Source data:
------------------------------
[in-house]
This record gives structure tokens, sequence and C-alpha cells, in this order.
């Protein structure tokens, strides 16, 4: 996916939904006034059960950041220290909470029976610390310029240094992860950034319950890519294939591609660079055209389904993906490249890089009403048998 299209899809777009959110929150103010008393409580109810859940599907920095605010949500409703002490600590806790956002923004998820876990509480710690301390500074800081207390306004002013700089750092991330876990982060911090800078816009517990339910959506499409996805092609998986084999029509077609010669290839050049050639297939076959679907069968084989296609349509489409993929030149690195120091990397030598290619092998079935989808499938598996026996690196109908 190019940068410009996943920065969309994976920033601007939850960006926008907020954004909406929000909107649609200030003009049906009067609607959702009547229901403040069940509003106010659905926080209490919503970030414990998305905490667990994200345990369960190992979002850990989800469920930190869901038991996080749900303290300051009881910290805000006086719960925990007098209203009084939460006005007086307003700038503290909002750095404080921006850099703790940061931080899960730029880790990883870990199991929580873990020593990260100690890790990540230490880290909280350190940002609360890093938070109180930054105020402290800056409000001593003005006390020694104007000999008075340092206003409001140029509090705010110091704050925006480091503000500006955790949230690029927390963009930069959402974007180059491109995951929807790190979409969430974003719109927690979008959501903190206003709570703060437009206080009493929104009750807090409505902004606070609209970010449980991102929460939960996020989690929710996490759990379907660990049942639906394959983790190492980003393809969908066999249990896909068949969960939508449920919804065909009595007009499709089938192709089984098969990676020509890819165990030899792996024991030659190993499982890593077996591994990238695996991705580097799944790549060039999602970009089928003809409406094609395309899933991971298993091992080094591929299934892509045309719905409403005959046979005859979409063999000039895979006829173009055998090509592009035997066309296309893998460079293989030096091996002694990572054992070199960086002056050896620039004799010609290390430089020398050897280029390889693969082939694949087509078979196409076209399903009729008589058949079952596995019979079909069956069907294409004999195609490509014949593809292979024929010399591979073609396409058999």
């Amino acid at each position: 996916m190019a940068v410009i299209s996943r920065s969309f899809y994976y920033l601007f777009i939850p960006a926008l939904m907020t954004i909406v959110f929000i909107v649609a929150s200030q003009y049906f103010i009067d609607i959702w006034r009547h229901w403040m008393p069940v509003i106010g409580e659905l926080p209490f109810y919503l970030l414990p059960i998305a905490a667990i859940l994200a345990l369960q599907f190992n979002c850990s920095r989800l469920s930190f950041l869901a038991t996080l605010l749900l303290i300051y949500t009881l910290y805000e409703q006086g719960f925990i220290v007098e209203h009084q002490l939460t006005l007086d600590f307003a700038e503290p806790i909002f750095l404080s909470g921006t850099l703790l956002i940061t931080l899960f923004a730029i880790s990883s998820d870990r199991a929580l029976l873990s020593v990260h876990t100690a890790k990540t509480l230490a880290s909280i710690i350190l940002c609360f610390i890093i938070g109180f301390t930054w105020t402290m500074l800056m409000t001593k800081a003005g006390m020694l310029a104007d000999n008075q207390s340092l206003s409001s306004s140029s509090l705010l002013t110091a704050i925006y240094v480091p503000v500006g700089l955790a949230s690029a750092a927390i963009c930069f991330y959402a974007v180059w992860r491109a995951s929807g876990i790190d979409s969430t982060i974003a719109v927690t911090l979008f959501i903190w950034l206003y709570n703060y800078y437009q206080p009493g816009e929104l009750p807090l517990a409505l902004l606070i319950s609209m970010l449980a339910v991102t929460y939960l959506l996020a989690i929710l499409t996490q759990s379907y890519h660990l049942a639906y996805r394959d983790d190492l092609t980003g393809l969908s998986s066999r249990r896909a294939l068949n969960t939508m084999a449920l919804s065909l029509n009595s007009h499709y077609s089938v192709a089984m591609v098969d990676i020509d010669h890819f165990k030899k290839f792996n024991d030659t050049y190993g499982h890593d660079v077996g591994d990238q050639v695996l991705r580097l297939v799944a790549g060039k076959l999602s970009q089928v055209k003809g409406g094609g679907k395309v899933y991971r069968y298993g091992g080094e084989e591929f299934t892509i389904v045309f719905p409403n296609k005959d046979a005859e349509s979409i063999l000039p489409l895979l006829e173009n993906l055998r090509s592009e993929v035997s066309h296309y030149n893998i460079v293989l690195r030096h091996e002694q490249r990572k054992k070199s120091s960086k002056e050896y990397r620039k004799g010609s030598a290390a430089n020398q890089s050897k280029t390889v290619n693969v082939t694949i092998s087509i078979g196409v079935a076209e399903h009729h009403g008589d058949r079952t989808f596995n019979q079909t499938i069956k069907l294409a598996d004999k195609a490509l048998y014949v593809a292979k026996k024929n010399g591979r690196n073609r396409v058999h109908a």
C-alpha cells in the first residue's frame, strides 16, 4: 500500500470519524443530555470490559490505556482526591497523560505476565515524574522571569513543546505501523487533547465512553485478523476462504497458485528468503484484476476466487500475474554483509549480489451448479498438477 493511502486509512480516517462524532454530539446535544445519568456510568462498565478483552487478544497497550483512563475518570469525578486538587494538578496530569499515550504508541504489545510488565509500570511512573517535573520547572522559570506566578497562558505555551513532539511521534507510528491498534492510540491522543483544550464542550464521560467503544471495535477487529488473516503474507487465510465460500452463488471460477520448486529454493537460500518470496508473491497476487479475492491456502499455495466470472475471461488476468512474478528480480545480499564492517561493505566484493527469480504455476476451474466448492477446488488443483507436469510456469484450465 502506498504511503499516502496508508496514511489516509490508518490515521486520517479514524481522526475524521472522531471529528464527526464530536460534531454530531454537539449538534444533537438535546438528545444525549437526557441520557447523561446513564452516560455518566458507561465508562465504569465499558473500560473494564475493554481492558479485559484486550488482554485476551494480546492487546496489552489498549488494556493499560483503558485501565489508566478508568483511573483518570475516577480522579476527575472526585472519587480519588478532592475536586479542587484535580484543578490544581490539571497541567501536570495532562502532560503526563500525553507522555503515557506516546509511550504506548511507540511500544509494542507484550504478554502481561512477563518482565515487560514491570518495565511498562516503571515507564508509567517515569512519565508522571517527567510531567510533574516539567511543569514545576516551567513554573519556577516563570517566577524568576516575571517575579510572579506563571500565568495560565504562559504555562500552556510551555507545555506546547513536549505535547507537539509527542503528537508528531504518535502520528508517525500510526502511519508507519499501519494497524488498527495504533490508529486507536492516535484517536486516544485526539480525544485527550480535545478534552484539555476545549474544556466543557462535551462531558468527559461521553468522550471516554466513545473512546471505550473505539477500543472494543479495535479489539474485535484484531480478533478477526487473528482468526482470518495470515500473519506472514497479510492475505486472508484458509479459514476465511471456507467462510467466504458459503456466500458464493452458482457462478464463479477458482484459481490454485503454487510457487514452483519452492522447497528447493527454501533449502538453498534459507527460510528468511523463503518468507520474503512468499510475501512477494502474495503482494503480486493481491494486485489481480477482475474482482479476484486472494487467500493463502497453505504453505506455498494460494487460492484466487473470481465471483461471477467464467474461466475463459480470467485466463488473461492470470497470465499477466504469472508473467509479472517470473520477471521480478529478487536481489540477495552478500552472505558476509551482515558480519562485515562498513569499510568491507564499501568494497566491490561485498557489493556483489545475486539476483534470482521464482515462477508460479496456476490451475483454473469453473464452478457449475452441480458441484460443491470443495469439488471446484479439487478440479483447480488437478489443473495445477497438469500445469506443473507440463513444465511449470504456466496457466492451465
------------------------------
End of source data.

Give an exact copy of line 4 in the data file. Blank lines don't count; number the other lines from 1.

């Amino acid at each position: 996916m190019a940068v410009i299209s996943r920065s969309f899809y994976y920033l601007f777009i939850p960006a926008l939904m907020t954004i909406v959110f929000i909107v649609a929150s200030q003009y049906f103010i009067d609607i959702w006034r009547h229901w403040m008393p069940v509003i106010g409580e659905l926080p209490f109810y919503l970030l414990p059960i998305a905490a667990i859940l994200a345990l369960q599907f190992n979002c850990s920095r989800l469920s930190f950041l869901a038991t996080l605010l749900l303290i300051y949500t009881l910290y805000e409703q006086g719960f925990i220290v007098e209203h009084q002490l939460t006005l007086d600590f307003a700038e503290p806790i909002f750095l404080s909470g921006t850099l703790l956002i940061t931080l899960f923004a730029i880790s990883s998820d870990r199991a929580l029976l873990s020593v990260h876990t100690a890790k990540t509480l230490a880290s909280i710690i350190l940002c609360f610390i890093i938070g109180f301390t930054w105020t402290m500074l800056m409000t001593k800081a003005g006390m020694l310029a104007d000999n008075q207390s340092l206003s409001s306004s140029s509090l705010l002013t110091a704050i925006y240094v480091p503000v500006g700089l955790a949230s690029a750092a927390i963009c930069f991330y959402a974007v180059w992860r491109a995951s929807g876990i790190d979409s969430t982060i974003a719109v927690t911090l979008f959501i903190w950034l206003y709570n703060y800078y437009q206080p009493g816009e929104l009750p807090l517990a409505l902004l606070i319950s609209m970010l449980a339910v991102t929460y939960l959506l996020a989690i929710l499409t996490q759990s379907y890519h660990l049942a639906y996805r394959d983790d190492l092609t980003g393809l969908s998986s066999r249990r896909a294939l068949n969960t939508m084999a449920l919804s065909l029509n009595s007009h499709y077609s089938v192709a089984m591609v098969d990676i020509d010669h890819f165990k030899k290839f792996n024991d030659t050049y190993g499982h890593d660079v077996g591994d990238q050639v695996l991705r580097l297939v799944a790549g060039k076959l999602s970009q089928v055209k003809g409406g094609g679907k395309v899933y991971r069968y298993g091992g080094e084989e591929f299934t892509i389904v045309f719905p409403n296609k005959d046979a005859e349509s979409i063999l000039p489409l895979l006829e173009n993906l055998r090509s592009e993929v035997s066309h296309y030149n893998i460079v293989l690195r030096h091996e002694q490249r990572k054992k070199s120091s960086k002056e050896y990397r620039k004799g010609s030598a290390a430089n020398q890089s050897k280029t390889v290619n693969v082939t694949i092998s087509i078979g196409v079935a076209e399903h009729h009403g008589d058949r079952t989808f596995n019979q079909t499938i069956k069907l294409a598996d004999k195609a490509l048998y014949v593809a292979k026996k024929n010399g591979r690196n073609r396409v058999h109908a």